Sociologist Robert Michels, in Political Parties (1915), posited the “iron law of oligarchy,” which holds that organizations are based on elite control, hierarchy, status and prestige. Within academia, the hierarchy is as follows: administrators, tenured faculty, tenure-track faculty, part-time and temporary faculty, graduate students, clerical and maintenance staff, then undergraduate students.

And there are clear conflicts between groups. Tenured professors pay little attention to mere “visiting” professors. Many professors dislike teaching, and are openly disdainful toward students. Many students are disrespectful toward faculty. Many California professors dread the prospect of Tidal Wave II, fearing that a greatly expanded student population will endanger educational quality.

Finally, there’s the conflict between the faculty union and the central administration. For better or worse, the CSU administration holds all the cards. CSU campuses are “open shops,” meaning professors are not required to join the union—and only about half do. So a strike isn’t a credible threat.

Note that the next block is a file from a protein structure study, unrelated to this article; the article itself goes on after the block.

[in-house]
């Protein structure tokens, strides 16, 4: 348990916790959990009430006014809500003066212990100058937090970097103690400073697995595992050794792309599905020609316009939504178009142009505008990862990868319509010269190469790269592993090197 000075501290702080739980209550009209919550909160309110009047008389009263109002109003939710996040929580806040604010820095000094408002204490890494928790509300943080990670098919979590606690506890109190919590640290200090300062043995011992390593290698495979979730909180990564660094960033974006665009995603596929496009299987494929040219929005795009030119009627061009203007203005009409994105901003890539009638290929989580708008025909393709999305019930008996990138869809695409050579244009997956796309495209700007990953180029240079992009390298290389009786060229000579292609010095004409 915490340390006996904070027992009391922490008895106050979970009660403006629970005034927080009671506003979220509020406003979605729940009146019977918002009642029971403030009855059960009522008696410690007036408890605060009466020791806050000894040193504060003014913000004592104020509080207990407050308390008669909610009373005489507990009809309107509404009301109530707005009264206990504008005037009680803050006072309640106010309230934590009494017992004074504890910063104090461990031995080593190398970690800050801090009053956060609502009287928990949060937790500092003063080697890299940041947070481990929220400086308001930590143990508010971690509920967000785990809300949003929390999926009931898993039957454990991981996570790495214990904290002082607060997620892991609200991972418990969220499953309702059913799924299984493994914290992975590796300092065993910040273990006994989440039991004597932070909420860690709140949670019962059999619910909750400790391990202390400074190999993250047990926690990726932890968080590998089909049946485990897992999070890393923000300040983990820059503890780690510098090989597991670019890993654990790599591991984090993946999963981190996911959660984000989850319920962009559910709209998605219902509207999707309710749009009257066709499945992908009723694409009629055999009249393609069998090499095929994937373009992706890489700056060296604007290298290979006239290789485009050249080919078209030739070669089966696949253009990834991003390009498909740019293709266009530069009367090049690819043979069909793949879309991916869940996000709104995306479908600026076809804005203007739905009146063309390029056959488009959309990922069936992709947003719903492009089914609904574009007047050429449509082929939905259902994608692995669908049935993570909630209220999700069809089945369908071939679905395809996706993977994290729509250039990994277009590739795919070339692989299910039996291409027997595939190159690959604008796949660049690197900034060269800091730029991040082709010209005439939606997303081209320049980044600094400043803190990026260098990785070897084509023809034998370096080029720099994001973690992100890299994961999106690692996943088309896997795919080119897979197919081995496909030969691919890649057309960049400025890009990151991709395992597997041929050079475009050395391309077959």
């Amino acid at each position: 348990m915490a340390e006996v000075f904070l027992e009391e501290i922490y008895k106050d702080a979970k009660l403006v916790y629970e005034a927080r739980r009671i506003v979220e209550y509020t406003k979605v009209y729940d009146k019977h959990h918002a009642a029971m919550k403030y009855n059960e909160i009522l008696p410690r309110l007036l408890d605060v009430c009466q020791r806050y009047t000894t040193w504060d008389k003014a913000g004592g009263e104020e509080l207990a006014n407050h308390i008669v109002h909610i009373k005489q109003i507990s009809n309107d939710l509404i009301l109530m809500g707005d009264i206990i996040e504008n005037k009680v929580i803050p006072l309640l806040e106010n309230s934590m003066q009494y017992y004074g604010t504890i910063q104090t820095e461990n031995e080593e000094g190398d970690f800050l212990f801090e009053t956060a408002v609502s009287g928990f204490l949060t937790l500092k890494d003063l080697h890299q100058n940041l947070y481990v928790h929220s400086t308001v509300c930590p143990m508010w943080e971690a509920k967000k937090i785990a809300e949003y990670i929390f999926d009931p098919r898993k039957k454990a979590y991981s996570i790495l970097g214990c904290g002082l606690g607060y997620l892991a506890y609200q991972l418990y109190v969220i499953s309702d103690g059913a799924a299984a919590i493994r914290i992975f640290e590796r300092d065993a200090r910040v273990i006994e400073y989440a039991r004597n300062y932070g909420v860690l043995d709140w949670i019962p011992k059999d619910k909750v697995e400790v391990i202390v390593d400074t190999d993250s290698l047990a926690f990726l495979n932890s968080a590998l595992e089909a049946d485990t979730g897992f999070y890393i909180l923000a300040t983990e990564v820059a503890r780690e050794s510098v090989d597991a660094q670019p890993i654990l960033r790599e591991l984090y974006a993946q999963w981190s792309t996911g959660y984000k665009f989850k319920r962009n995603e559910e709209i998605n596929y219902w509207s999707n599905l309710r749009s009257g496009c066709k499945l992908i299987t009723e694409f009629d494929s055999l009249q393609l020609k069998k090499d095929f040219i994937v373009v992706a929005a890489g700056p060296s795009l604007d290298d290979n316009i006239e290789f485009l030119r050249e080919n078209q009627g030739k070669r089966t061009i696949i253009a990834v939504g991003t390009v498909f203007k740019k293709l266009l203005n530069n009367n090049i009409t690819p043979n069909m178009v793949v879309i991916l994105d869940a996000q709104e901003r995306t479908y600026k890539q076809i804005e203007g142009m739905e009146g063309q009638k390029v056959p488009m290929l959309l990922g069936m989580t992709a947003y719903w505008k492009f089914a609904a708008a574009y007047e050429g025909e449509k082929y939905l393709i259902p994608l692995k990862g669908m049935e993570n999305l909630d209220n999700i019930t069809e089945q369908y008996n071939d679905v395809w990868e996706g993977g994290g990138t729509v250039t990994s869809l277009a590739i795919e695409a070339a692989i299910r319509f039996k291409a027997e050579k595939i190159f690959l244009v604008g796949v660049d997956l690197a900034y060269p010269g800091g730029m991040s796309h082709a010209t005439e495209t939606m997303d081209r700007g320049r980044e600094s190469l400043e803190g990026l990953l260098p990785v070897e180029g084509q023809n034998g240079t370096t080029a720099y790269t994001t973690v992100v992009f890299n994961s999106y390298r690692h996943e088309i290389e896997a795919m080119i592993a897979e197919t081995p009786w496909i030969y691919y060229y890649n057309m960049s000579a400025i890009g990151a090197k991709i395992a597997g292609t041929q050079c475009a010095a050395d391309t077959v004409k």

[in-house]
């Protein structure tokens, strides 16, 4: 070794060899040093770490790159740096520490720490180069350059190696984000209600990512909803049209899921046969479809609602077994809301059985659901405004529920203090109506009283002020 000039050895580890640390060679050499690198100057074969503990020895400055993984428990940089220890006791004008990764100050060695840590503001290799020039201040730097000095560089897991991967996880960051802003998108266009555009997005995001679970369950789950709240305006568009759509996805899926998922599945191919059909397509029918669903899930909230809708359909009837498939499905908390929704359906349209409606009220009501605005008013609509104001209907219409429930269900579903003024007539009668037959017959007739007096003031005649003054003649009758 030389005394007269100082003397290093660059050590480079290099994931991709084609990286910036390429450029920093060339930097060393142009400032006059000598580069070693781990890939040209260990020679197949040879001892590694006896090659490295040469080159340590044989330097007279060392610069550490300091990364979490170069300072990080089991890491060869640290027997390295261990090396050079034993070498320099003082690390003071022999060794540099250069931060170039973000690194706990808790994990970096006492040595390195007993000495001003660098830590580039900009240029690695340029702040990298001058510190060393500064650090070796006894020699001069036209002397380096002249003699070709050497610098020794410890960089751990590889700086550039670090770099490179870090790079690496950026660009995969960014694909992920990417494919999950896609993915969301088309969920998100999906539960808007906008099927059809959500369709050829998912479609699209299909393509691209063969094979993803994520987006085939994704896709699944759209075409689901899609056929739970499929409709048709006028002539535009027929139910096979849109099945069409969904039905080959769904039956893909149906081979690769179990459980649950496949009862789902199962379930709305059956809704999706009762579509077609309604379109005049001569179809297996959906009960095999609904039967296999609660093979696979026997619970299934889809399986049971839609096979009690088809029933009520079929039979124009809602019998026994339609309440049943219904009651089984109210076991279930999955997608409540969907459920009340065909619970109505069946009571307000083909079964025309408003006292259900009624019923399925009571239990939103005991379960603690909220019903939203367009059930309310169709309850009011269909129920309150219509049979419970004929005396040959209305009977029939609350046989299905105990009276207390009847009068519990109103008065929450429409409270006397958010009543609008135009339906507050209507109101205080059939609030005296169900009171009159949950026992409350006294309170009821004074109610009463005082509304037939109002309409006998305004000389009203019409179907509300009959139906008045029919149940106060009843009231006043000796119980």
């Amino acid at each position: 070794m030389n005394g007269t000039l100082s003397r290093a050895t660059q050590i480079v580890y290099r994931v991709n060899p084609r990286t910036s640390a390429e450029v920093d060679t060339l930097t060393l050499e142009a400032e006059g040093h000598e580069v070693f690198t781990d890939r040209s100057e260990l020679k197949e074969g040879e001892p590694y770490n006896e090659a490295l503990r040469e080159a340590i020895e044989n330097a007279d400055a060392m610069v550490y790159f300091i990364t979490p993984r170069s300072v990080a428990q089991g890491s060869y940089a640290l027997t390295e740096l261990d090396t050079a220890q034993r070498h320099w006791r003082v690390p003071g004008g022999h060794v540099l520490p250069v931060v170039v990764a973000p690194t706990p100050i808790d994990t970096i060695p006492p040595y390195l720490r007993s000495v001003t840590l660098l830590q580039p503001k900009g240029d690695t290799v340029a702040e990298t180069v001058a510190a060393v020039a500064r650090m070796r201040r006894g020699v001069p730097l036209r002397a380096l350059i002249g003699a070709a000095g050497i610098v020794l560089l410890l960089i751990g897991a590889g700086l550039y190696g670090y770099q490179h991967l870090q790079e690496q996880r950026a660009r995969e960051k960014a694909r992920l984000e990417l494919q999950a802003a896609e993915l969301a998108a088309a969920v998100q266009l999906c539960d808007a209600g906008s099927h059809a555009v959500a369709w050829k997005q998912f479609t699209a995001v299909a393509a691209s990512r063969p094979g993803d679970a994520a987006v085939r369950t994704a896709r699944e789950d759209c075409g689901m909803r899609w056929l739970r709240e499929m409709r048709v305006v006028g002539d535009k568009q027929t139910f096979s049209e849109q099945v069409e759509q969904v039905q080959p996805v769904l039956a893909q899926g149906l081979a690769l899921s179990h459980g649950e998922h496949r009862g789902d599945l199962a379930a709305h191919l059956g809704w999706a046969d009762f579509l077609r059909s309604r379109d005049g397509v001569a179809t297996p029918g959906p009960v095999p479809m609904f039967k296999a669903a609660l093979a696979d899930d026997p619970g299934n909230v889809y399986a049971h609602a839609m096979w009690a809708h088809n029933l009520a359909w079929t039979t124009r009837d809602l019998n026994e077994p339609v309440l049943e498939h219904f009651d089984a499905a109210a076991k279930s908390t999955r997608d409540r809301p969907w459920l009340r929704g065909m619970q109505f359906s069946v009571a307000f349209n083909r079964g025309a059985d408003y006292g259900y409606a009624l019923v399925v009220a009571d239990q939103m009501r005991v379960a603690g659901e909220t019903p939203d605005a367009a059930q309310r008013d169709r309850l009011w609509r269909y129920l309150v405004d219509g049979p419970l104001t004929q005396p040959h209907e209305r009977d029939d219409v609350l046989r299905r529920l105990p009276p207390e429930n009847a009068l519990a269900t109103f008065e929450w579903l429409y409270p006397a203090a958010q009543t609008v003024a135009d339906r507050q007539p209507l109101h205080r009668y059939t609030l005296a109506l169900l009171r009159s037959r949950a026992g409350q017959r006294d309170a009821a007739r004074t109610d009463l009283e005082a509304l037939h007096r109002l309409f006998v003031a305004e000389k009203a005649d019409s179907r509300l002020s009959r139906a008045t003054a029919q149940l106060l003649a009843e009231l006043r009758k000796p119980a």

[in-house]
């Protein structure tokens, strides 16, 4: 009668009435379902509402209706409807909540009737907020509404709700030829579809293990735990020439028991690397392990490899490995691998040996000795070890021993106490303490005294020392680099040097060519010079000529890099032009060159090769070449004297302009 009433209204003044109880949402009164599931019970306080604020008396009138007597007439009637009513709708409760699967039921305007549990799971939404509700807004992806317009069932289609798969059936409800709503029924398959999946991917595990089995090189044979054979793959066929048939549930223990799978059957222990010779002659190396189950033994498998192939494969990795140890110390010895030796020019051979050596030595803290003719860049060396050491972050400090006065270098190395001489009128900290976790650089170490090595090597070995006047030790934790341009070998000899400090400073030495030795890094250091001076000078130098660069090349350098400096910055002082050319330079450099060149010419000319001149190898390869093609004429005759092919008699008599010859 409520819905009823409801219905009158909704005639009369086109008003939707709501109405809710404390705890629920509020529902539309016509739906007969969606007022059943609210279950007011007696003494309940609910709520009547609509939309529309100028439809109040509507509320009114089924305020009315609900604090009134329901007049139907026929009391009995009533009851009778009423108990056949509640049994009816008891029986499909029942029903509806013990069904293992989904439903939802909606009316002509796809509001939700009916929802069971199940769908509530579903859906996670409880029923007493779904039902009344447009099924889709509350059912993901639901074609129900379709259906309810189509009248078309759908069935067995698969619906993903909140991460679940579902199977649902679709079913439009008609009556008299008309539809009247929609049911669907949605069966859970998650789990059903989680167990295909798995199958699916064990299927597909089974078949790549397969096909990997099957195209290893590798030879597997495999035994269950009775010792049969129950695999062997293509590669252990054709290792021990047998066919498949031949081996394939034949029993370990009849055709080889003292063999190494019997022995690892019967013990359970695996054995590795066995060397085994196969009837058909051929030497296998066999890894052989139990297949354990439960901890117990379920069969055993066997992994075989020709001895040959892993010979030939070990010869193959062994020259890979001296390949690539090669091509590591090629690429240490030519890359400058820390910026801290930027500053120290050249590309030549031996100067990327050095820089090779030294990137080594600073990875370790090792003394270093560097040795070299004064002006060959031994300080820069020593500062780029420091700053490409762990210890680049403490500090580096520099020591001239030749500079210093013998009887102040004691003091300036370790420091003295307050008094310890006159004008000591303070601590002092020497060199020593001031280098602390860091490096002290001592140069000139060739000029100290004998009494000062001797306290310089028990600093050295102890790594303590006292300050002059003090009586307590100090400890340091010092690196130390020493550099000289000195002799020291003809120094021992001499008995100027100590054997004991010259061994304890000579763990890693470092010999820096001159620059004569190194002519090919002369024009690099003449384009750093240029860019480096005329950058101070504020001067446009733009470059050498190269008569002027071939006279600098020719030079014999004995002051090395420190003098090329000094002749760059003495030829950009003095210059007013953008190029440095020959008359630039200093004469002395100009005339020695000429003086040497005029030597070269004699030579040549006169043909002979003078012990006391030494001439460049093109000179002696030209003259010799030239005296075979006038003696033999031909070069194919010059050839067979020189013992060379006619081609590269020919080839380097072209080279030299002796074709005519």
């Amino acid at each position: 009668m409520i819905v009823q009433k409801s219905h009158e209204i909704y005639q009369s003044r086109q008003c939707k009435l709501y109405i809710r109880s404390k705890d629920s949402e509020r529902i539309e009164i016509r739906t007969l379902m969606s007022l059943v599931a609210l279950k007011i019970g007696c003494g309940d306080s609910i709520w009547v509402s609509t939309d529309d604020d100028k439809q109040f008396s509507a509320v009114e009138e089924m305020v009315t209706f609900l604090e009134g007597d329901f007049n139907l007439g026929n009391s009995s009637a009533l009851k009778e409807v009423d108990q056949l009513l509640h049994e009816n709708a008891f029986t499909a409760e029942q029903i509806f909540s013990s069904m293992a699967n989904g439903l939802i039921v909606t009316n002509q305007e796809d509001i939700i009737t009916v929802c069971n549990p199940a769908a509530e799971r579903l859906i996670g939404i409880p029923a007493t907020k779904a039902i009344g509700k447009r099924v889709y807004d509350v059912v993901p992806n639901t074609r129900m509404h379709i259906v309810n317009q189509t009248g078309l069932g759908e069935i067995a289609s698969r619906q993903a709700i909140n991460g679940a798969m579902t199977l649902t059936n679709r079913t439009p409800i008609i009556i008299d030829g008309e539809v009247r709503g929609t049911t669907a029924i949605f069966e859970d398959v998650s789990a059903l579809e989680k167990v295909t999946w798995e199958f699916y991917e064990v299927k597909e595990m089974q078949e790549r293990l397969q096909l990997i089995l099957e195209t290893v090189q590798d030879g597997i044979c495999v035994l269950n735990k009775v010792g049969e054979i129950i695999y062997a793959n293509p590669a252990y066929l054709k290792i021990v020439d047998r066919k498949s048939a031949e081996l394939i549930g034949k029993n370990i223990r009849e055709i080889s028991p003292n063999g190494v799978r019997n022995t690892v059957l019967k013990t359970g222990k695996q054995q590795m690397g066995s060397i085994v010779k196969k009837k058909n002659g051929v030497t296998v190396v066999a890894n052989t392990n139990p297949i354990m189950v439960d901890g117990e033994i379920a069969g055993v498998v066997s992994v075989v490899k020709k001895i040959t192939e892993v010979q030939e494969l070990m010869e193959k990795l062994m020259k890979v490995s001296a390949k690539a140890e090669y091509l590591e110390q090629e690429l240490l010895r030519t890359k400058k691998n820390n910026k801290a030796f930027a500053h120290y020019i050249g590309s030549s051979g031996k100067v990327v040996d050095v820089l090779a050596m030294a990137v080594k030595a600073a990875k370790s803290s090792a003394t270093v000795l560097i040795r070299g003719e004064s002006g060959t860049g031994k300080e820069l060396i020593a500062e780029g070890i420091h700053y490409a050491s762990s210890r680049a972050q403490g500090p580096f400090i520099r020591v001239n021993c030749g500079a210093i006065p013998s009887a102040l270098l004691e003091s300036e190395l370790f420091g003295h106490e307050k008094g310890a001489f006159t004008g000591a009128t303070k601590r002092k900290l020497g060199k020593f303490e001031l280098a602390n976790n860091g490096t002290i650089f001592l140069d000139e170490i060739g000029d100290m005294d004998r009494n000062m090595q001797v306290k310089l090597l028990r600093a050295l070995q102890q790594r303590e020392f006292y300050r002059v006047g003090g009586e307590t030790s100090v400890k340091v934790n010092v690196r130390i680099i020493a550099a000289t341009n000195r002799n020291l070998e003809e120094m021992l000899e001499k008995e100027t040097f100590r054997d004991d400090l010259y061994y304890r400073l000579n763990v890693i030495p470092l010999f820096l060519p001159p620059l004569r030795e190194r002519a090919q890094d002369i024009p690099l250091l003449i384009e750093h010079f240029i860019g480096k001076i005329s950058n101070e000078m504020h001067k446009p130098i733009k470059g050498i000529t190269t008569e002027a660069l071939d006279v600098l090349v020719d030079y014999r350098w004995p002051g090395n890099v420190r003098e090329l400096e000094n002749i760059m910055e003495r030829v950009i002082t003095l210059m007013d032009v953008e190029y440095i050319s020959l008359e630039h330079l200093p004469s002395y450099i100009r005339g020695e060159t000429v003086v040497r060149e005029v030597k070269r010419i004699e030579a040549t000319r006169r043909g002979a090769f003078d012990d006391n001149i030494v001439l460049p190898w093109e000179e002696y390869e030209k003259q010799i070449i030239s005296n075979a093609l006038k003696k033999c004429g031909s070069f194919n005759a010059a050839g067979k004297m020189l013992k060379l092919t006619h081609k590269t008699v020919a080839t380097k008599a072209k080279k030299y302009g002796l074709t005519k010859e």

While the CFA argues that the Cal State system is “a state treasure” responsible for training hundreds of thousands of teachers, engineers and nurses, many taxpayers resent paying above-average salaries to professors who control their own schedules and teach eight months a year.

Yet, ironically, it is the Chancellor’s Office that comes to the faculty’s defense. Potes-Fellow said Reed last year advocated for a 6 percent salary increase for the faculty, “but the governor and the Legislature only authorized a 2 percent raise. CSU professors are very dedicated, competent and professional, with a tremendous sense of mission. They definitely deserve more.”